Posts Tagged ‘ early screening ’

The New Autism Diagnostic Criteria: What Will Be The Impact?

Thursday, October 4th, 2012

The impact of the newly proposed diagnostic criteria for autism have been debated this year and the conversation continues with a new study published online in the American Journal of Psychiatry (you can read it here). The key issue has been the extent to which the new criteria will lead to fewer diagnoses of autism. Here’s a summary of where things stand right now. 

1) The new criteria lumps all disorders along the autism spectrum together under one diagnosis. This means, for example, that separate criteria for Asperger’s Syndrome would no longer be in place. Whenever diagnostic lumping takes place, the criteria become less specific, in order to take in a large range of symptoms. A result of this is that clinicians making diagnoses have to use even more professional insight and discretion to determine if a diagnosis is warranted because the criteria are more general than before.

2) To account for the wide range of symptom expression that can be observed within this broad autism spectrum, there will be a severity scale, ranging from mild to severe.

3) A key concern has been that the new diagnostic criteria will result in fewer diagnoses of autism in the future. Some have claimed that this effect will be profound. The study cited above suggests that less than 10% of current cases would no longer meet diagnostic criteria for autism.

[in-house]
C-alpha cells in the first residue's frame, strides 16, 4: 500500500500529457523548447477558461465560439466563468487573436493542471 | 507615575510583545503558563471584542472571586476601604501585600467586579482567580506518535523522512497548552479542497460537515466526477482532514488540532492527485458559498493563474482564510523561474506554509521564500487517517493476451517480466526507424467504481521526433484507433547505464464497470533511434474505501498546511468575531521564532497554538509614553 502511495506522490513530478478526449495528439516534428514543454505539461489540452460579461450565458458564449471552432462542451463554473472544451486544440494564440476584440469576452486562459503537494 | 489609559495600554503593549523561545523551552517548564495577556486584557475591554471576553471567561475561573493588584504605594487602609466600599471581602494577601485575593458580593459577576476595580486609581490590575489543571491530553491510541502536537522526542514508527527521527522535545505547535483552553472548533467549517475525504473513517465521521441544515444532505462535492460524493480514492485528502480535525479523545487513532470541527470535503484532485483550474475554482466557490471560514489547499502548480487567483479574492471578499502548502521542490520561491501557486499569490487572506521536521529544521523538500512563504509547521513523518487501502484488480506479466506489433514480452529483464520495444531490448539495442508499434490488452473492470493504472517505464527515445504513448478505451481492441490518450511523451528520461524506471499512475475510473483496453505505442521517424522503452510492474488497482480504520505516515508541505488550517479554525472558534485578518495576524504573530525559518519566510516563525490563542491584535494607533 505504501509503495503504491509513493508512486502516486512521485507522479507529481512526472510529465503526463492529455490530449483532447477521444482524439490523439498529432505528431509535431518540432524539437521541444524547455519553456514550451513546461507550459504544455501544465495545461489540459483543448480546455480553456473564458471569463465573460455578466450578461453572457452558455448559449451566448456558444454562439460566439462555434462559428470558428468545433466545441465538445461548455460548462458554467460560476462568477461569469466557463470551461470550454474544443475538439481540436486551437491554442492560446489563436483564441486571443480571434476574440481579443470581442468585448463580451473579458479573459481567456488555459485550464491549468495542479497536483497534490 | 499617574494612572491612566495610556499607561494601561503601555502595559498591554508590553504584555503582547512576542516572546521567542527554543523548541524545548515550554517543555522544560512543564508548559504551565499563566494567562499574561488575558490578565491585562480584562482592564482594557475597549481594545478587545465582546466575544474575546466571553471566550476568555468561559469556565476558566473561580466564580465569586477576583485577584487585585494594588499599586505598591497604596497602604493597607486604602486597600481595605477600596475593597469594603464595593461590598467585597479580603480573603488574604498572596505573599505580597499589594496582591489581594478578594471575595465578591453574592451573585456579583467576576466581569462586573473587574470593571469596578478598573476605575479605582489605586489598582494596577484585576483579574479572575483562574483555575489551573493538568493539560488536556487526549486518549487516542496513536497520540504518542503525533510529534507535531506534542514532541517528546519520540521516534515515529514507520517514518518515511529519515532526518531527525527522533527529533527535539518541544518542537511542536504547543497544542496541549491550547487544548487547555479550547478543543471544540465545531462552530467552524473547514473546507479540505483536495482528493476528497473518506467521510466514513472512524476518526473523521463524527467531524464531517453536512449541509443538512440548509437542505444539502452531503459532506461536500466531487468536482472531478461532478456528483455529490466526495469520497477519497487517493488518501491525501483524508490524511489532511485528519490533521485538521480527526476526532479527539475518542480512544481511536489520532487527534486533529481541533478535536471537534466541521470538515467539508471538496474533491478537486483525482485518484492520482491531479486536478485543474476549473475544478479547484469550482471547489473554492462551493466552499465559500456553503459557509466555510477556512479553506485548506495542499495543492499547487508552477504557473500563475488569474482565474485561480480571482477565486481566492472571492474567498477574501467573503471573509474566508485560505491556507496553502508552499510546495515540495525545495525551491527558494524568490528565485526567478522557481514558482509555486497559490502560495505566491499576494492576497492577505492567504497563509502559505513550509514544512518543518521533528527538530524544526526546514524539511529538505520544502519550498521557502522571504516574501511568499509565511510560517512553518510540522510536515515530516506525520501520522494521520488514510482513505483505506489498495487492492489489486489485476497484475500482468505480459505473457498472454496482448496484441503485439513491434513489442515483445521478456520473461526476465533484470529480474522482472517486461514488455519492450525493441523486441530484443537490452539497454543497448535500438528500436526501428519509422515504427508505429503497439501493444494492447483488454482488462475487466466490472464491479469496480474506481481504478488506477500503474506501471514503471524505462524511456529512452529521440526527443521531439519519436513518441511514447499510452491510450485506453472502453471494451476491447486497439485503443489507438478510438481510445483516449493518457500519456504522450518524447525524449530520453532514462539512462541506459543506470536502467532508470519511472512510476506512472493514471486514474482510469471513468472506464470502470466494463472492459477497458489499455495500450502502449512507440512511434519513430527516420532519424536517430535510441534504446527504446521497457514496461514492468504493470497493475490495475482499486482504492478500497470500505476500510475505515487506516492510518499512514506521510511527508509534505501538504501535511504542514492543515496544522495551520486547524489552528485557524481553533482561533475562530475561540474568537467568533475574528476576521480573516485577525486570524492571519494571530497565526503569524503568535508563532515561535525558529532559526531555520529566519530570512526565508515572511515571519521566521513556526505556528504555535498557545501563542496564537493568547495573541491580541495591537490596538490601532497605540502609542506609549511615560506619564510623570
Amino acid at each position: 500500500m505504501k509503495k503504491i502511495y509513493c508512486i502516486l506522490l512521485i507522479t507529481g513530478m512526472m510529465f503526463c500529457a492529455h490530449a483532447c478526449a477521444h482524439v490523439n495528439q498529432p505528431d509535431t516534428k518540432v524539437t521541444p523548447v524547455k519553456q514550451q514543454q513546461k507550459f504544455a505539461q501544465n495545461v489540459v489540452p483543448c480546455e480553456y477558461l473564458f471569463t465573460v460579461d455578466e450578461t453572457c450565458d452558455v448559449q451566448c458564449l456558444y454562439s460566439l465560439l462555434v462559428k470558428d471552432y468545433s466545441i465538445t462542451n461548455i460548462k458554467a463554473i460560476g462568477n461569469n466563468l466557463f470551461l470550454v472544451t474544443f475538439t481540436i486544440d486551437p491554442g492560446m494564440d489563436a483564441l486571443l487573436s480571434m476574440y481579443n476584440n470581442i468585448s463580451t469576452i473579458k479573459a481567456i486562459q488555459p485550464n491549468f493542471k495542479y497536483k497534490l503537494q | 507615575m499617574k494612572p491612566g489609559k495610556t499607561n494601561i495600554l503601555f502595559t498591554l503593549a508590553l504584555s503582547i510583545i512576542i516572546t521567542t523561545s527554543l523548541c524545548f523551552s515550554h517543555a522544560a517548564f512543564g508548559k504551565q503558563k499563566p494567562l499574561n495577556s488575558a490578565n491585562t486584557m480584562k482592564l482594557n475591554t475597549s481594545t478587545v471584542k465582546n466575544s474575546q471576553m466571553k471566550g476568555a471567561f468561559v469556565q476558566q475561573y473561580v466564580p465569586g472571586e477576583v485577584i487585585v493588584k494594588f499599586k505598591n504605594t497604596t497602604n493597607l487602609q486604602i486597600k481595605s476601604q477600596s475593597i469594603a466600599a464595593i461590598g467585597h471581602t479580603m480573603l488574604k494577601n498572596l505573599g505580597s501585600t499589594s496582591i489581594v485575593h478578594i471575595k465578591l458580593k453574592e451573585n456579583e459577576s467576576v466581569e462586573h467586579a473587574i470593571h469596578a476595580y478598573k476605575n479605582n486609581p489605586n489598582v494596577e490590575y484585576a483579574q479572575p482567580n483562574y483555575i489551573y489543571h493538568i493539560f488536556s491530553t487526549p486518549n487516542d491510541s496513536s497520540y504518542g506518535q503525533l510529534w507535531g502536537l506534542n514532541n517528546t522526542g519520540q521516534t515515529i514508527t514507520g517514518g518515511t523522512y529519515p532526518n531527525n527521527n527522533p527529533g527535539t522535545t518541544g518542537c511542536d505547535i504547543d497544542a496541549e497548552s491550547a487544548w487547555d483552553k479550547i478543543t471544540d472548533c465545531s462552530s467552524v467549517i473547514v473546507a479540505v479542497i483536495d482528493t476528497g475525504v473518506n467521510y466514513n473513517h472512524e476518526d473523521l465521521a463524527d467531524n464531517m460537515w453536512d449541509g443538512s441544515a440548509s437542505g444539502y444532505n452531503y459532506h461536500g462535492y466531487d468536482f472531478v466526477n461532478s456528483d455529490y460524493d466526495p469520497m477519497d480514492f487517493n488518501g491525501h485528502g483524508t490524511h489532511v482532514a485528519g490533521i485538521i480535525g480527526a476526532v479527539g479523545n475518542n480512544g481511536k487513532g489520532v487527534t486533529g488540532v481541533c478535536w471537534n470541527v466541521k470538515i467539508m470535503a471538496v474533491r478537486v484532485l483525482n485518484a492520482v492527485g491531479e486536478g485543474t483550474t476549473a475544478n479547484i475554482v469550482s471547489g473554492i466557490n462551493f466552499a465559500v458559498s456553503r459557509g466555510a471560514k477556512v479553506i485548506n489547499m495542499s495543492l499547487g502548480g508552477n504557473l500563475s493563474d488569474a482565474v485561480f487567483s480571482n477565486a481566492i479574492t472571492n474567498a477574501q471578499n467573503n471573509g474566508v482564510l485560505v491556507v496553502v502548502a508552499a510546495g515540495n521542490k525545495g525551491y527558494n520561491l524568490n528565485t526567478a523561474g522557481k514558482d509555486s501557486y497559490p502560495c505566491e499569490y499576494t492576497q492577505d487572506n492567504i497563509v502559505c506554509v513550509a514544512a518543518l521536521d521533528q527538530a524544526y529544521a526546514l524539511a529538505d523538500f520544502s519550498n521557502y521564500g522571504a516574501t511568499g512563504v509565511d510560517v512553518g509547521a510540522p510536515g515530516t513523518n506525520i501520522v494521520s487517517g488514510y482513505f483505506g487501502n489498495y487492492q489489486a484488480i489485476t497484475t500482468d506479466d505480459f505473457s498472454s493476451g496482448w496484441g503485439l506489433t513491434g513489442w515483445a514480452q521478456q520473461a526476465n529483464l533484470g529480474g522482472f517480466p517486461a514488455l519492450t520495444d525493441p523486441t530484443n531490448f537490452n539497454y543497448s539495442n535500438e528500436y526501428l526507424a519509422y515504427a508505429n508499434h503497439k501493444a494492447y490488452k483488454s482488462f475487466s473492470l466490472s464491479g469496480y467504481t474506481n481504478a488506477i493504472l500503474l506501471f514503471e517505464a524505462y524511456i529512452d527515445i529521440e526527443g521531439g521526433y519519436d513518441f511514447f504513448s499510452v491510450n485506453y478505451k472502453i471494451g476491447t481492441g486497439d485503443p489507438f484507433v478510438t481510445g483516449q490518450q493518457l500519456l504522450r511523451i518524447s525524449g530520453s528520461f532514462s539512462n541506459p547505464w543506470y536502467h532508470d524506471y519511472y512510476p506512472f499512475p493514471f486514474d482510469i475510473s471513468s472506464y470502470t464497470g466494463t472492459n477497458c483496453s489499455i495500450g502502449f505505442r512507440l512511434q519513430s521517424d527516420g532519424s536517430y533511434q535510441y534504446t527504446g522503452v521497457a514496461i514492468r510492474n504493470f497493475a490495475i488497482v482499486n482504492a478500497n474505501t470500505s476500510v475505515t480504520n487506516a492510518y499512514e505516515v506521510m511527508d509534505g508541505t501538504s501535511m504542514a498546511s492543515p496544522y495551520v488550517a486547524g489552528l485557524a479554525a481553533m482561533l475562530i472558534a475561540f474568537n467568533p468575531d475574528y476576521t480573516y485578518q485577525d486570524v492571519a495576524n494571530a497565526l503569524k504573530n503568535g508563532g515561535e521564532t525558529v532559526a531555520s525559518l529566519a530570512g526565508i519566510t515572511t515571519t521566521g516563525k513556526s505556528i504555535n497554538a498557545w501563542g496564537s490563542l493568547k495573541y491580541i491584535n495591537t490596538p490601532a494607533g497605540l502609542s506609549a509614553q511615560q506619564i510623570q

Now this is where the fuzziness in the debate comes into play. Whenever a child is not diagnosed with a condition, then the availability of services gets reduced. Do these 10% of kids still need services? Will they get a diagnosis that will permit access to services? This is really the crux of the question. Furthermore, there are suggestions that this study was a “best-case scenario” because it focused on more clear-cut cases and used expert clinicians with lots of experience (see, for example, the New York Times report on this). The implication is that once the new diagnostic criteria are used out in the real world, with a range of clinicians in terms of experience, the number of cases that will not be diagnosed may be higher than the 10% reported in the study.

Earlier this year, I asked an experienced clinician – Dr. Gil Tippy – to offer his take on the matter. He suggested that the rates of autism will not be severely affected if experienced clinicians are doing the assessments. His greatest concern was that the use of the new severity criteria would substantially decrease the number of kids who could receive services for their condition. His argument was that insurance companies could deny coverage to those who were given a “lower” severity rating of mild impairment – even though that “mild impairment” requires intervention. You can read the entire blog post here if you are interested in the details.

So I think there are 2 take-home messages right now:

1) The rate of diagnosis will go down – but it’s not clear to what degree.

2) The impact of the severity criteria on the ability of families to secure coverage needs to be considered in more detail, as this could result in impediments to secure treatment.